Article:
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Tips to stay cool, safe during hot summer months
The Stanly News & Press - 7/3/2018
Local health officials are offering tips to avoid issues during the summer heat.
"As the temperatures rise, there is an increased risk for heat related health issues with humans and pets," said David Jenkins, health and human services director. "People need to be aware of how to protect themselves, family members and pets."
To decrease the risk of becoming ill or dying from a heat related illness, the Centers for Disease Control recommends that people:
1) stay cool;
2) hydrate; and
3) be informed.
How can people stay cool during a heat wave?
One CDC suggestion is to wear light-colored, lightweight loose fitting clothing.
Another suggestion is to stay indoors in an air-conditioned location.
It is important to wear sunscreen, too. Sunburn doesn't allow the body to cool down effectively.
Cut down on exercise or other activities when it is hot.
People and pets need to stay in the shade or a cool location.
One area of particular importance is not to leave children of any age in the car or truck even with the window cracked open.
What can be done to remind a person that a child is riding with them?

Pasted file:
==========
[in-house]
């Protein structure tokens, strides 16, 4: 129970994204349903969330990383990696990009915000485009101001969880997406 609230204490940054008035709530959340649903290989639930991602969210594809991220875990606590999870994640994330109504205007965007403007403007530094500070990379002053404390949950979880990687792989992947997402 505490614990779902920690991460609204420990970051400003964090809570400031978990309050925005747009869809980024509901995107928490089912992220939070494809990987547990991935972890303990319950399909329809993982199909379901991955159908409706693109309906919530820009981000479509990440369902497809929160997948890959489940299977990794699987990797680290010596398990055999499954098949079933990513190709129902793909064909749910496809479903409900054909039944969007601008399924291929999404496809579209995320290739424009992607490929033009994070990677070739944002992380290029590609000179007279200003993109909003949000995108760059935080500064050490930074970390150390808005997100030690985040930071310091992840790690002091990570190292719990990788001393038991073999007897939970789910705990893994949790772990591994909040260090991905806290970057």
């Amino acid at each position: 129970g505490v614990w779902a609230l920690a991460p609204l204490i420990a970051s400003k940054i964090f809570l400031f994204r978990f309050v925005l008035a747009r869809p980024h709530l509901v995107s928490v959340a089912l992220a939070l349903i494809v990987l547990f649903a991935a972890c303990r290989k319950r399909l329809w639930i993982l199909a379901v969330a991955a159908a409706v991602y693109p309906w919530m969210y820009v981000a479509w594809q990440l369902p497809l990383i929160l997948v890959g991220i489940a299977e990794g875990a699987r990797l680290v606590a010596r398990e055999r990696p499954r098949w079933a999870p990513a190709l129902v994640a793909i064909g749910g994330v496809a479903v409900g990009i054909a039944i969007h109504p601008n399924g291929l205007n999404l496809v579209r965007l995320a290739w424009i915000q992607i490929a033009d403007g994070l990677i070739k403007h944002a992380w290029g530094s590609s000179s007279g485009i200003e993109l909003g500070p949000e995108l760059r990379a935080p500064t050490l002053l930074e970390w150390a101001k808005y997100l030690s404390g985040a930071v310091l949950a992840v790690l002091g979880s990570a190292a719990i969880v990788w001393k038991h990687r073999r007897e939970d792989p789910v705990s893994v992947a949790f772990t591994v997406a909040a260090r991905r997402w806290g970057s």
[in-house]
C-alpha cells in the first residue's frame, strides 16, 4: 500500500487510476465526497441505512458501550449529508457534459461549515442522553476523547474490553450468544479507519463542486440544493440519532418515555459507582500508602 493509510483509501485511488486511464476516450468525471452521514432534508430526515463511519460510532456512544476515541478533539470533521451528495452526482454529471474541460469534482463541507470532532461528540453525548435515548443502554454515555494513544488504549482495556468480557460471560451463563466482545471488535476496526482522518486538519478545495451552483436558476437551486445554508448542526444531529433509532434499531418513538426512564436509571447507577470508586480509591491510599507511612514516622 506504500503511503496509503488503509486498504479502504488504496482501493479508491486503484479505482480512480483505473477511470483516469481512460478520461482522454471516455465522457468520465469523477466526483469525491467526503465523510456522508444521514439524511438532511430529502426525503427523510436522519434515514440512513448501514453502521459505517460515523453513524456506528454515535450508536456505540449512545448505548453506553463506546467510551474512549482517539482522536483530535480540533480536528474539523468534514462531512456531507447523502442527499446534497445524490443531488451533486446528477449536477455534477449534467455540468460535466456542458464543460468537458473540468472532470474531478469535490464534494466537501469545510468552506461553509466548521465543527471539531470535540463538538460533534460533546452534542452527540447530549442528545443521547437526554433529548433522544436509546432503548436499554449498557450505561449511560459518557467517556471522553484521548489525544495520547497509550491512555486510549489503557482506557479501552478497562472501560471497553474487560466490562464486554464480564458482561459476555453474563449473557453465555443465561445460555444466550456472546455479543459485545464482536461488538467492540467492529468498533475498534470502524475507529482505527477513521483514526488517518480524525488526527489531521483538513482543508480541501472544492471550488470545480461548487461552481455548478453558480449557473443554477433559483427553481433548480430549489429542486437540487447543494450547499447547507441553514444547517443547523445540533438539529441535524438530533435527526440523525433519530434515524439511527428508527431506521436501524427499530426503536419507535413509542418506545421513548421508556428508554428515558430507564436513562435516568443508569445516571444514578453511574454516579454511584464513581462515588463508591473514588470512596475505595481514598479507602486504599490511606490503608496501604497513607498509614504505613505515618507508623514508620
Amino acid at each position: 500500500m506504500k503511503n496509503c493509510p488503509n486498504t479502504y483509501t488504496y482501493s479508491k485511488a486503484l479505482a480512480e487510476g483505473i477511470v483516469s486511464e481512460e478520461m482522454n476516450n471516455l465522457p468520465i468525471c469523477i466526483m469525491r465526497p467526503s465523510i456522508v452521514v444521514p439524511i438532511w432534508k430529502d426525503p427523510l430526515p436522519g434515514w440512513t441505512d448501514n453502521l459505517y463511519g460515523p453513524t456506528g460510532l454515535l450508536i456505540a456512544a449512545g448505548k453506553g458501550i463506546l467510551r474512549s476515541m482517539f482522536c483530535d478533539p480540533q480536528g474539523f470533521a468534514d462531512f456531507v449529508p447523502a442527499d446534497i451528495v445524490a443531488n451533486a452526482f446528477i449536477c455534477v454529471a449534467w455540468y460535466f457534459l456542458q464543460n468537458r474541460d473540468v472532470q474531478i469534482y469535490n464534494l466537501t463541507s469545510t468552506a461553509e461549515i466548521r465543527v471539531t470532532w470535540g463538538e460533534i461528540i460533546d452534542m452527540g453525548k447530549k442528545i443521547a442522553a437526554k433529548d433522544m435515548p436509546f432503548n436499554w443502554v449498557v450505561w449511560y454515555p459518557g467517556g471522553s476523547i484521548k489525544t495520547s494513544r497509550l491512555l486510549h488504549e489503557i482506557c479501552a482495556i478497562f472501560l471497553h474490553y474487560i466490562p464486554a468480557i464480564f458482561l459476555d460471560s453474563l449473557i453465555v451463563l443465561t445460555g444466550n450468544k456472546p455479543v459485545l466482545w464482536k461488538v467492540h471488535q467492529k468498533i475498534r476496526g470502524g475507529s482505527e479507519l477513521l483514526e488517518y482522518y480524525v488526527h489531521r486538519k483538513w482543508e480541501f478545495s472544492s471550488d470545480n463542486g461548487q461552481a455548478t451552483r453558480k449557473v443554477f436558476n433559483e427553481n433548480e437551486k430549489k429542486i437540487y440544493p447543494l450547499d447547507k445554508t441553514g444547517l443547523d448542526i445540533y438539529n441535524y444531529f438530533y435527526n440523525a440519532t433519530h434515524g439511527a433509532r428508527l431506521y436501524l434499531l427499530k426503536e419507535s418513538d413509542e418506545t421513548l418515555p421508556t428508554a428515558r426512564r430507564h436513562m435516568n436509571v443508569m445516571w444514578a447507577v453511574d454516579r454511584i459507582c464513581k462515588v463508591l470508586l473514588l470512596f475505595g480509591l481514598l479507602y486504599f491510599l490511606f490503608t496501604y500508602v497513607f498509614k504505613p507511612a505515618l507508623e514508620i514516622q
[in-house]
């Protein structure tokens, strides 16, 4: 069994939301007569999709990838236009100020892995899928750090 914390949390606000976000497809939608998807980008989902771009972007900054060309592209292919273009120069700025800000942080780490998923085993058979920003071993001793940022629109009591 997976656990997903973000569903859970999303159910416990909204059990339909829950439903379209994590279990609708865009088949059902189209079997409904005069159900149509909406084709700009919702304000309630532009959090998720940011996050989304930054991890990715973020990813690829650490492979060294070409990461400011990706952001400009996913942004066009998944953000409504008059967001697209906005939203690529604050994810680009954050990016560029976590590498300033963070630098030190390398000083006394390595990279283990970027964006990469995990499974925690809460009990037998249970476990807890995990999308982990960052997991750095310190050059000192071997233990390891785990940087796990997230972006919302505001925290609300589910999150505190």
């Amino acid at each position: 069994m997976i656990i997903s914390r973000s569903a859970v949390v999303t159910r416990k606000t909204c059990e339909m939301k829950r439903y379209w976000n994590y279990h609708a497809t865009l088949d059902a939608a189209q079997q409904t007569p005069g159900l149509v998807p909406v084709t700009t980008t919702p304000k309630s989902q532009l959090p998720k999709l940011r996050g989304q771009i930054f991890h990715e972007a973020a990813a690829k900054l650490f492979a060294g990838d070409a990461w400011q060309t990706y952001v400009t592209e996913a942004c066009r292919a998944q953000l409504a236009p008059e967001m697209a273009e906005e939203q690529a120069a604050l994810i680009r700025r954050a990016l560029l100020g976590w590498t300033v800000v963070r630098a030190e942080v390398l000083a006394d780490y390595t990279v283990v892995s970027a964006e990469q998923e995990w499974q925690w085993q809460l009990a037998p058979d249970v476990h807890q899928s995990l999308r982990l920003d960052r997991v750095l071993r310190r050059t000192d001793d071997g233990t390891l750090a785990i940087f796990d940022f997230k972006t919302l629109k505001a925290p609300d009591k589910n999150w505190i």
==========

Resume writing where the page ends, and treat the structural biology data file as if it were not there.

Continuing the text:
Have a stuffed animal in the child's safety seat when not in use. Put the stuffed animal in the front seat of the vehicle when the child is traveling with you.
Set your timer on your phone to ring.
Send yourself a reminder email.
Put your purse or briefcase in the back seat of the car or truck.
Always look in the back seat of your vehicle to be sure no child is left in a locked car.
Also, be sure to lock your vehicle when not in use, so no child enters the parked vehicle, can't get out and is trapped inside.
People are encouraged to drink plenty of water. Sports drinks can be consumed to replace salt and minerals people lose while sweating. Alcohol and sugary drinks are not recommended.
Pets need to have fresh water provided for them every day.
Everyone is at risk for a heat related illness, but there are some groups of people more at risk.
Those people include infants and children, older adults - 65 years and older, people with health issues like heart disease, or who are taking certain medications.
"It would be wise to contact those at high risk for a heat-related illness throughout the day," said Jenkins. "If you notice someone in distress, call 911."
For additional information about staying safe during this hot spell, go to https://www.cdc.gov/disasters/extremeheat/heattips.html.
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